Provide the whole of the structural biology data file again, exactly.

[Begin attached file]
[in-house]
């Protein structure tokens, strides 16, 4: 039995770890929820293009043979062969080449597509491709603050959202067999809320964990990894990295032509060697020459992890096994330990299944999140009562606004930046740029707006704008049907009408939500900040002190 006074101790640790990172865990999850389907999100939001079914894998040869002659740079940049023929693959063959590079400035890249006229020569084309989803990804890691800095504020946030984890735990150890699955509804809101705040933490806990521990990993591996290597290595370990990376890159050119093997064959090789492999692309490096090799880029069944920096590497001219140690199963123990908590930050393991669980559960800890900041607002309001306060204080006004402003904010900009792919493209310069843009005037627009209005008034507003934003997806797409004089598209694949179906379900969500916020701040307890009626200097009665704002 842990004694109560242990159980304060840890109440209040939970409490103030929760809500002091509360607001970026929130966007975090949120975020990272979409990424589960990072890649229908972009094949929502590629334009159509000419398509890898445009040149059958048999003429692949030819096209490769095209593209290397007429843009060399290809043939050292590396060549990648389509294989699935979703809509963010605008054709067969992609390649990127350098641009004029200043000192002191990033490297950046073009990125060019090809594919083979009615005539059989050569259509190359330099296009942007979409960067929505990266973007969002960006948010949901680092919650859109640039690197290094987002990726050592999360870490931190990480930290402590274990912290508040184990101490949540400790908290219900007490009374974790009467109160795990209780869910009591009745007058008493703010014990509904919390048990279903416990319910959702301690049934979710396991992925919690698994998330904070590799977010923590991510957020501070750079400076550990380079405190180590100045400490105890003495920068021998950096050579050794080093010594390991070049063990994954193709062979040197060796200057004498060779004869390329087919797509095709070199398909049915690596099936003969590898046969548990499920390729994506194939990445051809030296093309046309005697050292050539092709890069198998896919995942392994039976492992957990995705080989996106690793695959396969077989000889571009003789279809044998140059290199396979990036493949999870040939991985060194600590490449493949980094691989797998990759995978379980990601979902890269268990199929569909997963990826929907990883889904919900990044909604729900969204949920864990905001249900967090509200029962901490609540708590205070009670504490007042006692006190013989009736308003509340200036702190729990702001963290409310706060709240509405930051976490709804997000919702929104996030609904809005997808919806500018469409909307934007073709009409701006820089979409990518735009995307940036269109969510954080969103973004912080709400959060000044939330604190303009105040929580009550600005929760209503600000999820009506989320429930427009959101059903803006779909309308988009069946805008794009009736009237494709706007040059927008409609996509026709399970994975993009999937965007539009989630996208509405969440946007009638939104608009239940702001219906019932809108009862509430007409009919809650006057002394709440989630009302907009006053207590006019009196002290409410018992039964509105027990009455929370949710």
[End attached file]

[in-house]
């Protein structure tokens, strides 16, 4: 039995770890929820293009043979062969080449597509491709603050959202067999809320964990990894990295032509060697020459992890096994330990299944999140009562606004930046740029707006704008049907009408939500900040002190 006074101790640790990172865990999850389907999100939001079914894998040869002659740079940049023929693959063959590079400035890249006229020569084309989803990804890691800095504020946030984890735990150890699955509804809101705040933490806990521990990993591996290597290595370990990376890159050119093997064959090789492999692309490096090799880029069944920096590497001219140690199963123990908590930050393991669980559960800890900041607002309001306060204080006004402003904010900009792919493209310069843009005037627009209005008034507003934003997806797409004089598209694949179906379900969500916020701040307890009626200097009665704002 842990004694109560242990159980304060840890109440209040939970409490103030929760809500002091509360607001970026929130966007975090949120975020990272979409990424589960990072890649229908972009094949929502590629334009159509000419398509890898445009040149059958048999003429692949030819096209490769095209593209290397007429843009060399290809043939050292590396060549990648389509294989699935979703809509963010605008054709067969992609390649990127350098641009004029200043000192002191990033490297950046073009990125060019090809594919083979009615005539059989050569259509190359330099296009942007979409960067929505990266973007969002960006948010949901680092919650859109640039690197290094987002990726050592999360870490931190990480930290402590274990912290508040184990101490949540400790908290219900007490009374974790009467109160795990209780869910009591009745007058008493703010014990509904919390048990279903416990319910959702301690049934979710396991992925919690698994998330904070590799977010923590991510957020501070750079400076550990380079405190180590100045400490105890003495920068021998950096050579050794080093010594390991070049063990994954193709062979040197060796200057004498060779004869390329087919797509095709070199398909049915690596099936003969590898046969548990499920390729994506194939990445051809030296093309046309005697050292050539092709890069198998896919995942392994039976492992957990995705080989996106690793695959396969077989000889571009003789279809044998140059290199396979990036493949999870040939991985060194600590490449493949980094691989797998990759995978379980990601979902890269268990199929569909997963990826929907990883889904919900990044909604729900969204949920864990905001249900967090509200029962901490609540708590205070009670504490007042006692006190013989009736308003509340200036702190729990702001963290409310706060709240509405930051976490709804997000919702929104996030609904809005997808919806500018469409909307934007073709009409701006820089979409990518735009995307940036269109969510954080969103973004912080709400959060000044939330604190303009105040929580009550600005929760209503600000999820009506989320429930427009959101059903803006779909309308988009069946805008794009009736009237494709706007040059927008409609996509026709399970994975993009999937965007539009989630996208509405969440946007009638939104608009239940702001219906019932809108009862509430007409009919809650006057002394709440989630009302907009006053207590006019009196002290409410018992039964509105027990009455929370949710």